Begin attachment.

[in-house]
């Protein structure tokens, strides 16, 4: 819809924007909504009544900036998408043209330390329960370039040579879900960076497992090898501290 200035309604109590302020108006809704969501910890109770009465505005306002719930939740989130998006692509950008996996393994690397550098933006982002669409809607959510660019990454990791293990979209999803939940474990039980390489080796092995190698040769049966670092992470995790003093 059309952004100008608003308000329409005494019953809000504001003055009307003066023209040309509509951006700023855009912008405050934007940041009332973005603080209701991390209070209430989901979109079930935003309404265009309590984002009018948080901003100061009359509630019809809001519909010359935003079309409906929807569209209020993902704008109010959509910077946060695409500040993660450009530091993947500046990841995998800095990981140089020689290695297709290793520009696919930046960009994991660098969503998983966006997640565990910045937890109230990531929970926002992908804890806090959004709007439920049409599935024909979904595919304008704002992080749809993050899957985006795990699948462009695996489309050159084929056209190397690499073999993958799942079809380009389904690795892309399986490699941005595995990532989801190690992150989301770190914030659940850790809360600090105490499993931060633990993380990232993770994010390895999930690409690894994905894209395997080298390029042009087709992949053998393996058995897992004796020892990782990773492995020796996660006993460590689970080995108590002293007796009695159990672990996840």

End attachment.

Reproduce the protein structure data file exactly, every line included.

[in-house]
């Protein structure tokens, strides 16, 4: 819809924007909504009544900036998408043209330390329960370039040579879900960076497992090898501290 200035309604109590302020108006809704969501910890109770009465505005306002719930939740989130998006692509950008996996393994690397550098933006982002669409809607959510660019990454990791293990979209999803939940474990039980390489080796092995190698040769049966670092992470995790003093 059309952004100008608003308000329409005494019953809000504001003055009307003066023209040309509509951006700023855009912008405050934007940041009332973005603080209701991390209070209430989901979109079930935003309404265009309590984002009018948080901003100061009359509630019809809001519909010359935003079309409906929807569209209020993902704008109010959509910077946060695409500040993660450009530091993947500046990841995998800095990981140089020689290695297709290793520009696919930046960009994991660098969503998983966006997640565990910045937890109230990531929970926002992908804890806090959004709007439920049409599935024909979904595919304008704002992080749809993050899957985006795990699948462009695996489309050159084929056209190397690499073999993958799942079809380009389904690795892309399986490699941005595995990532989801190690992150989301770190914030659940850790809360600090105490499993931060633990993380990232993770994010390895999930690409690894994905894209395997080298390029042009087709992949053998393996058995897992004796020892990782990773492995020796996660006993460590689970080995108590002293007796009695159990672990996840």